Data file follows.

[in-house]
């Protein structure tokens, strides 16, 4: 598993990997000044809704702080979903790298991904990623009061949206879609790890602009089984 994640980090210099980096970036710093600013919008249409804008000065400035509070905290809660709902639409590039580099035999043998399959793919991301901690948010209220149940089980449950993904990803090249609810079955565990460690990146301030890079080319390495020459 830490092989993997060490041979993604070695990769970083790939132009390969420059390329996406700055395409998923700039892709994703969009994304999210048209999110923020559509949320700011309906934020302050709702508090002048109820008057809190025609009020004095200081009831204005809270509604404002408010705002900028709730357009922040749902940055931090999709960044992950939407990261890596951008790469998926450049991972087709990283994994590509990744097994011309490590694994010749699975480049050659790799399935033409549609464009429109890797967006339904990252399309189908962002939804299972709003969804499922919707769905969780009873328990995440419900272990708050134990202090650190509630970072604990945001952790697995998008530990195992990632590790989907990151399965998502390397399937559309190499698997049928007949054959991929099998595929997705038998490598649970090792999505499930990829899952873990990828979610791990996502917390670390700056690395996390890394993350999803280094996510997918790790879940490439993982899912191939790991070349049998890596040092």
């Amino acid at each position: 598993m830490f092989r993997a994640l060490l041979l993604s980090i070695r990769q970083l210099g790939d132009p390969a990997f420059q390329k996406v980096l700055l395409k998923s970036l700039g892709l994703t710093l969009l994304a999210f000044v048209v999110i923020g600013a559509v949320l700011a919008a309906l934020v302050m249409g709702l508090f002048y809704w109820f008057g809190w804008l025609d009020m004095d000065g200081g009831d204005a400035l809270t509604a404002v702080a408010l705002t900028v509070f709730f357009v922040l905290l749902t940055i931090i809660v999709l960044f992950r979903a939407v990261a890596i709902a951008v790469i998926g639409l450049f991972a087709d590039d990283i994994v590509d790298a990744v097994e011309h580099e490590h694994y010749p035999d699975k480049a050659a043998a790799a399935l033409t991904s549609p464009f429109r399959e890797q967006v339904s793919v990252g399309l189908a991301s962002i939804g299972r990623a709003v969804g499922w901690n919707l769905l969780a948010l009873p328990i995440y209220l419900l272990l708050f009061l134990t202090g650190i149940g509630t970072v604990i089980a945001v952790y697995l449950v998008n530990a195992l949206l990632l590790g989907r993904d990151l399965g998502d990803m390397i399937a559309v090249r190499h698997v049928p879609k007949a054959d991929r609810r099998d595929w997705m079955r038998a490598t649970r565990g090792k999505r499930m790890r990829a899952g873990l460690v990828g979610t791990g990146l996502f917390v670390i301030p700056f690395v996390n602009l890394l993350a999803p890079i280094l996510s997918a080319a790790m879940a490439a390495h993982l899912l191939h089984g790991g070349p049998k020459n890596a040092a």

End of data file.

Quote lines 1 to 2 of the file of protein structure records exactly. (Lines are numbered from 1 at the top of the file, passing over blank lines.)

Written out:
[in-house]
């Protein structure tokens, strides 16, 4: 598993990997000044809704702080979903790298991904990623009061949206879609790890602009089984 994640980090210099980096970036710093600013919008249409804008000065400035509070905290809660709902639409590039580099035999043998399959793919991301901690948010209220149940089980449950993904990803090249609810079955565990460690990146301030890079080319390495020459 830490092989993997060490041979993604070695990769970083790939132009390969420059390329996406700055395409998923700039892709994703969009994304999210048209999110923020559509949320700011309906934020302050709702508090002048109820008057809190025609009020004095200081009831204005809270509604404002408010705002900028709730357009922040749902940055931090999709960044992950939407990261890596951008790469998926450049991972087709990283994994590509990744097994011309490590694994010749699975480049050659790799399935033409549609464009429109890797967006339904990252399309189908962002939804299972709003969804499922919707769905969780009873328990995440419900272990708050134990202090650190509630970072604990945001952790697995998008530990195992990632590790989907990151399965998502390397399937559309190499698997049928007949054959991929099998595929997705038998490598649970090792999505499930990829899952873990990828979610791990996502917390670390700056690395996390890394993350999803280094996510997918790790879940490439993982899912191939790991070349049998890596040092």